Here is a picture of the V-mount and horizontal stab. Essentially the same as the my Bubble Dancer mount. The stab is stock except for the addition of CF on the main spar, and internals to mount the hinge system.
Here is the airframe requiring only a little finish sanding before covering. The original version has an angled rudder hinge line, I hated the turn response on old planes with this setup. You get a bunch of pitch response whenever rudder control inputs are given. I made the hinge line much more vertical, and the rudder is hinged with full length Kevlar.
The composite fuselage is 2 layers of 1.7 oz/yd. Kevlar, uni-CF strips and 3 oz satin FG. All this is vacuum bagged into the mold to reduce weight. The rolled carbon boom is 4 layers of uni-CF with 1.4 oz FG on the bias. The pod and boom weigh 108 grams (3.8 oz.!) before radio installation.
And the final result.
Weight is a very reasonable 38.8 ounces after final trimming with only 0.75 oz. of noseweight, right on target including all of the structural reinforcement. It would be easy to whack another 4 ounces off this plane with a lighter tail and smaller radio components. The only remaining improvement which I would consider is to cap the ribs with CF strips to increase the stiffness of the TE.
There's a foot of snow on the ground and very little thermal activity with only 8 days to winter solstice. I threw the plane in the yard a few times for trim and can get a couple of circles before catching it. In a fit of boredom, the winch was set up with a line of less than a 80 yards. First launch and the plane is nose heavy, the climbout is too vertical and it pops off at 100 feet. Add some down trim and the full bore launches on my winch with a 100 foot zoom show that the spar and wing sheeting can take it. Float around for a while and set up for the hand catch, this plane is sloooww. Spiral stability at low speed is right on with the increased dihedral, the Bird rolls out a lower bank angles and is neutral at minimum thermalling speed. Imagine the transparent covering with the sun behind against the winter blue sky. After 4 flights I'm worn out from retrieving the chute in 18" of snow, flight tests will have to wait for springtime.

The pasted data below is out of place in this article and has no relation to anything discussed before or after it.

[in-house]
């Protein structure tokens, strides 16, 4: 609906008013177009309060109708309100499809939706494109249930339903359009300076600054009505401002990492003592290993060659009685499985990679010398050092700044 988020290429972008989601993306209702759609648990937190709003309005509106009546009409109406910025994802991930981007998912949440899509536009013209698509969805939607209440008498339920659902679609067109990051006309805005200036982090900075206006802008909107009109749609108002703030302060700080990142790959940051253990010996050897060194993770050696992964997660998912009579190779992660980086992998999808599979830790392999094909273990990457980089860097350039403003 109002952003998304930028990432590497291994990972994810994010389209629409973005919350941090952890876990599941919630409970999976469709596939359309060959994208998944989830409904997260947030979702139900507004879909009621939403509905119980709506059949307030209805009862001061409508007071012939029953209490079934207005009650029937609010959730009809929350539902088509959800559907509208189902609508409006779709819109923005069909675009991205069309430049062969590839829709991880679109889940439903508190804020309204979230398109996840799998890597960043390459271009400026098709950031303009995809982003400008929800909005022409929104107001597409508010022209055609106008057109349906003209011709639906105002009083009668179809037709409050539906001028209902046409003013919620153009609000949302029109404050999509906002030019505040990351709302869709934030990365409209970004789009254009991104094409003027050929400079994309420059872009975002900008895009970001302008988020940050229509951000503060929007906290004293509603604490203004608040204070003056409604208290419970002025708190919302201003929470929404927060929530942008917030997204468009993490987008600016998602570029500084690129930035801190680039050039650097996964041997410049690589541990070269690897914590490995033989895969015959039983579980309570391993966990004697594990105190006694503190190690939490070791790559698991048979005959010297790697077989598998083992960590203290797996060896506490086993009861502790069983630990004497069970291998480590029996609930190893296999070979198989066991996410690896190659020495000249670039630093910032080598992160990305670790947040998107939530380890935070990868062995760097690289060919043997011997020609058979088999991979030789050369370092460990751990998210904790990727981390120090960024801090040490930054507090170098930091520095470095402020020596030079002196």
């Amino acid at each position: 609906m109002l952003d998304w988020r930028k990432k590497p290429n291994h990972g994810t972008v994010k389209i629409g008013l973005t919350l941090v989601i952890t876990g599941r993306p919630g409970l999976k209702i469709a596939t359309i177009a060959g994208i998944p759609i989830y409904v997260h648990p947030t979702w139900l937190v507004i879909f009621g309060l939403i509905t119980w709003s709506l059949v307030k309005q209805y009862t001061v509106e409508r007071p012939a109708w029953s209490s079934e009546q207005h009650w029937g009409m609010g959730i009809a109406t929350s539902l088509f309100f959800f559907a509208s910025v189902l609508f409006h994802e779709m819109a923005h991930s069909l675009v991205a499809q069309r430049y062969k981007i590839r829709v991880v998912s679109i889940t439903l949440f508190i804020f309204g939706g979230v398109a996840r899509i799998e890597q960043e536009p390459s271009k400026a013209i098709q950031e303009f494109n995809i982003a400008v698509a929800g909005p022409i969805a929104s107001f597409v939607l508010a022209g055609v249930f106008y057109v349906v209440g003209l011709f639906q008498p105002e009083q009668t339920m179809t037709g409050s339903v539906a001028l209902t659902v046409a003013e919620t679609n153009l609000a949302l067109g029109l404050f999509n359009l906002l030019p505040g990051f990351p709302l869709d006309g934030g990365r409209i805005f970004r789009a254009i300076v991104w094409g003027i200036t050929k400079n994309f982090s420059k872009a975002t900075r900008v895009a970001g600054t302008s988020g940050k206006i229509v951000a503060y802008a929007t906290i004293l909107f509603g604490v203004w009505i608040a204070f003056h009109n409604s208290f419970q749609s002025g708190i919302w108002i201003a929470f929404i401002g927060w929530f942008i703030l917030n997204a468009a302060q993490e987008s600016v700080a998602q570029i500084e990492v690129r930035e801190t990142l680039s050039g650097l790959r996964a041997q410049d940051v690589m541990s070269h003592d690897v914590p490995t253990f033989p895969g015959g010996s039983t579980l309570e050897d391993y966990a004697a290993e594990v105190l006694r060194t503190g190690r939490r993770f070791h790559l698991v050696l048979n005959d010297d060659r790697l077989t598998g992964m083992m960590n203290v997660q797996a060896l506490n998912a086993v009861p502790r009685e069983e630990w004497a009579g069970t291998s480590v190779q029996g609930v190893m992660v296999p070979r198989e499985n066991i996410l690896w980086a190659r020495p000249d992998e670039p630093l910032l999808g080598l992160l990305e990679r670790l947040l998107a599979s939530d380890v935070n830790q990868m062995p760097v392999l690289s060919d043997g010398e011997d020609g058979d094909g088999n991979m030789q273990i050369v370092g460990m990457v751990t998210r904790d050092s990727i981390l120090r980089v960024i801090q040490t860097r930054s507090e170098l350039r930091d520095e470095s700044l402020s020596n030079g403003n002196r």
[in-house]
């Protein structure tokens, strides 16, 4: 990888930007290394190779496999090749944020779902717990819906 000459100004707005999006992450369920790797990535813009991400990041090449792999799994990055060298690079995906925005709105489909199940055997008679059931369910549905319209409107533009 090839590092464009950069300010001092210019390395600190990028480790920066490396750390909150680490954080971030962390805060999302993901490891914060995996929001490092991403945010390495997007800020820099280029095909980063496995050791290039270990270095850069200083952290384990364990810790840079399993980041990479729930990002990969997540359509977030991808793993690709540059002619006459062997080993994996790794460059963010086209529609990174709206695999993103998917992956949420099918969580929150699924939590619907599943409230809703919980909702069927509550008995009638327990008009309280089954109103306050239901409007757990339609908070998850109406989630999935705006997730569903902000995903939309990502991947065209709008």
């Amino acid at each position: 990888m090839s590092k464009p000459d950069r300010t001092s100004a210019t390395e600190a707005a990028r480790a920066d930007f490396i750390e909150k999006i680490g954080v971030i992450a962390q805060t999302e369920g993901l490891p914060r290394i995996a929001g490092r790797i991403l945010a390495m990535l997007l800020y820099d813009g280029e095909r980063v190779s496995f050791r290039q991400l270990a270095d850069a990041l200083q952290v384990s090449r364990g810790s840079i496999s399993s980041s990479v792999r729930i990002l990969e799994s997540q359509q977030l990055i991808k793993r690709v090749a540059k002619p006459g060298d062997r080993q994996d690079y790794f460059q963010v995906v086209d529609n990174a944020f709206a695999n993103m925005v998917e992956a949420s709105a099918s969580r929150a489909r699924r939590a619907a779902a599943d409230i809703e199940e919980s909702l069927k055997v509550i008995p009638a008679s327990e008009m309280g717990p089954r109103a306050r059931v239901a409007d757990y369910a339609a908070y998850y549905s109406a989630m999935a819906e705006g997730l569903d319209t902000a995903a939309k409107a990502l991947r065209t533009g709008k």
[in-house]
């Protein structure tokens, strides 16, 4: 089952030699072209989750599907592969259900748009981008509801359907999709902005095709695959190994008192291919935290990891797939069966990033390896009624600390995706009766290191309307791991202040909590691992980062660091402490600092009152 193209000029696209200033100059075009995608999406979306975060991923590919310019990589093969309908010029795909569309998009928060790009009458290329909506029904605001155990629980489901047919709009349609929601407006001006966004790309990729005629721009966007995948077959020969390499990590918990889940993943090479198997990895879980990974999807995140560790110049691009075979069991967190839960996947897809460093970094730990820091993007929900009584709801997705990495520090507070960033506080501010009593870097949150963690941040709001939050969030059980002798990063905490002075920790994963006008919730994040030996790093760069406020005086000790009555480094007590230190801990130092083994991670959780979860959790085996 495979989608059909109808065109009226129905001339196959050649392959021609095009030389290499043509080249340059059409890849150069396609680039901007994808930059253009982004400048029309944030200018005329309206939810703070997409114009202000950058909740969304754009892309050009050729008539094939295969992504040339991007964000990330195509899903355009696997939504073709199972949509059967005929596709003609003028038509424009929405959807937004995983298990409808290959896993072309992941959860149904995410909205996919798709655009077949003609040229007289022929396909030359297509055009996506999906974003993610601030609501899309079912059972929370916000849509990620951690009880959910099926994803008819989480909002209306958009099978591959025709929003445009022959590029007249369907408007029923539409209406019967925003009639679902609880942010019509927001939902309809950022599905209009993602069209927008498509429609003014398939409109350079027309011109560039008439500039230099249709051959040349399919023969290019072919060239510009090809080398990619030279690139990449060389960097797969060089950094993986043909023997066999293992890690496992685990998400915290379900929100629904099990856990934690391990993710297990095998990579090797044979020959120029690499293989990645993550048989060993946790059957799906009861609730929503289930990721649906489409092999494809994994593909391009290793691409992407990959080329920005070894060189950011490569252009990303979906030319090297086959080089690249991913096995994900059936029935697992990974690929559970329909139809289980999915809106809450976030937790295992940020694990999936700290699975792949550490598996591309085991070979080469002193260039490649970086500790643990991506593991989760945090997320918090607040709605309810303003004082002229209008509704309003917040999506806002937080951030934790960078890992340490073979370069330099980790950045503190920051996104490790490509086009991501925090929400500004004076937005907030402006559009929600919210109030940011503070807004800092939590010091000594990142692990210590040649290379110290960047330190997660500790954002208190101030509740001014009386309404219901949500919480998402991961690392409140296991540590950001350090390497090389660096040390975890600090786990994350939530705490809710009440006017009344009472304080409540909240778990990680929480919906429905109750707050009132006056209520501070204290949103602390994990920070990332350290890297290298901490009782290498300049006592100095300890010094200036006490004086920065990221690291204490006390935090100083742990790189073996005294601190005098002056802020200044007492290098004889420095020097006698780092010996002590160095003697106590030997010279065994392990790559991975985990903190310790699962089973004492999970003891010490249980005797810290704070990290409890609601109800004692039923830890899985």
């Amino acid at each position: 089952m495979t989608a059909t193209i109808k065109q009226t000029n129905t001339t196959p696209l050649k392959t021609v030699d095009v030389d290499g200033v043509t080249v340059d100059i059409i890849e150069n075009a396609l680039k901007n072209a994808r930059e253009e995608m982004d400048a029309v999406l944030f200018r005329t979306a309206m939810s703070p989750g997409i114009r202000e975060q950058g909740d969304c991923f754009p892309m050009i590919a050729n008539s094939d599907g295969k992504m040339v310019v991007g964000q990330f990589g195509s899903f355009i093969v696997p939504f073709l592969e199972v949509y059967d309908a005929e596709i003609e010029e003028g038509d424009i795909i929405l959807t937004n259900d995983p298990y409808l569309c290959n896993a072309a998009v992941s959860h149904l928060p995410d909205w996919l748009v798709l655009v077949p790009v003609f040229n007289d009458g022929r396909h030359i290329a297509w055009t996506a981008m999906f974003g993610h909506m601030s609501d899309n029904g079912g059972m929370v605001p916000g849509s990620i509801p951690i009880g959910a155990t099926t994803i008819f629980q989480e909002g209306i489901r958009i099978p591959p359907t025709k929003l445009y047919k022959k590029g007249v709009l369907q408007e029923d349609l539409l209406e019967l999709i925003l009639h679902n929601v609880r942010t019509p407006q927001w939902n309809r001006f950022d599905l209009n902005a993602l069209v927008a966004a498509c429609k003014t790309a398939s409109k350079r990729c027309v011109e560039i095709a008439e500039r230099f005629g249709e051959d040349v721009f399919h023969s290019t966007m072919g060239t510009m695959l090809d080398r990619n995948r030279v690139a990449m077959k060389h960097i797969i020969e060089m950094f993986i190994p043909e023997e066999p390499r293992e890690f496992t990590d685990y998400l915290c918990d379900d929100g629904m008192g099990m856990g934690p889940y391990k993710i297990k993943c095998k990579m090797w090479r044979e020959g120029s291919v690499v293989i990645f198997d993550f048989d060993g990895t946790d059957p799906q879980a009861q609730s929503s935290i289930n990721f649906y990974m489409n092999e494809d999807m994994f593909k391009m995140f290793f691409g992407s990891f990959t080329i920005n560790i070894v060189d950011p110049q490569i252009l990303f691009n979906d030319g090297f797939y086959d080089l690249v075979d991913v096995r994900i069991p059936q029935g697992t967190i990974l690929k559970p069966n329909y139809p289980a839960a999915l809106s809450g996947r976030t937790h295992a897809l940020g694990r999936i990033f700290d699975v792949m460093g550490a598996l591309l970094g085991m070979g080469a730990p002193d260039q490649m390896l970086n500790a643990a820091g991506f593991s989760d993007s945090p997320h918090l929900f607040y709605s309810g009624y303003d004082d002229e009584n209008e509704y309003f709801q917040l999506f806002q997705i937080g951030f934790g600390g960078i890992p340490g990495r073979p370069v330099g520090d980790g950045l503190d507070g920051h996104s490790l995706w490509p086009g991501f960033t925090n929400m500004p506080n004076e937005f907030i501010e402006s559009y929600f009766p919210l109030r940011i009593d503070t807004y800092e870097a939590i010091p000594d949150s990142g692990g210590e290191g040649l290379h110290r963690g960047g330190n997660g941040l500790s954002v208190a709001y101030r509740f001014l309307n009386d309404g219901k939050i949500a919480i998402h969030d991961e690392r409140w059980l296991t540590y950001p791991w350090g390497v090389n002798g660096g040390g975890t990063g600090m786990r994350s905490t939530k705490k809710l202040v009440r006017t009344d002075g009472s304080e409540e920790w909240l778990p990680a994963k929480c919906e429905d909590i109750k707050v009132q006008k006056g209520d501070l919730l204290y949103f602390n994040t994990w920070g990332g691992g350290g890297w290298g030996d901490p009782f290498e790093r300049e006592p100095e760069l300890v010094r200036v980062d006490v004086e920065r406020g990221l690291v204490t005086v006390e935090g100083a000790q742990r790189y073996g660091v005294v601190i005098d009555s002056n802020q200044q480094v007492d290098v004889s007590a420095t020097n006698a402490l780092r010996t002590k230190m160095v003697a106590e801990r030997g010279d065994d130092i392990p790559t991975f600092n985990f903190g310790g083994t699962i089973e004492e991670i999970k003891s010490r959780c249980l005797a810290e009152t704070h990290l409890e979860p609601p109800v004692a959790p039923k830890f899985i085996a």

I flew this plane for fun whenever the wind was light and the lift was weak. After balancing and getting used to the slow turn response of the rudder, it was easy to get flights over an hour while carrying on a conversation and having lunch. Hand launches into thermals are pretty easy, it can get out about 1/3 of the time when the thermals are popping in the morning. With the stiff structure, descents from altitude are made by pointing plane straight down in a terminal dive followed by a bunch of loops which kills the speed immediately. People still ask if the covering job is intentional. People still wonder how a BoT can be launched this hard. A 39 ounce floater with an ancient airfoil is still pretty hard to beat for fun flying,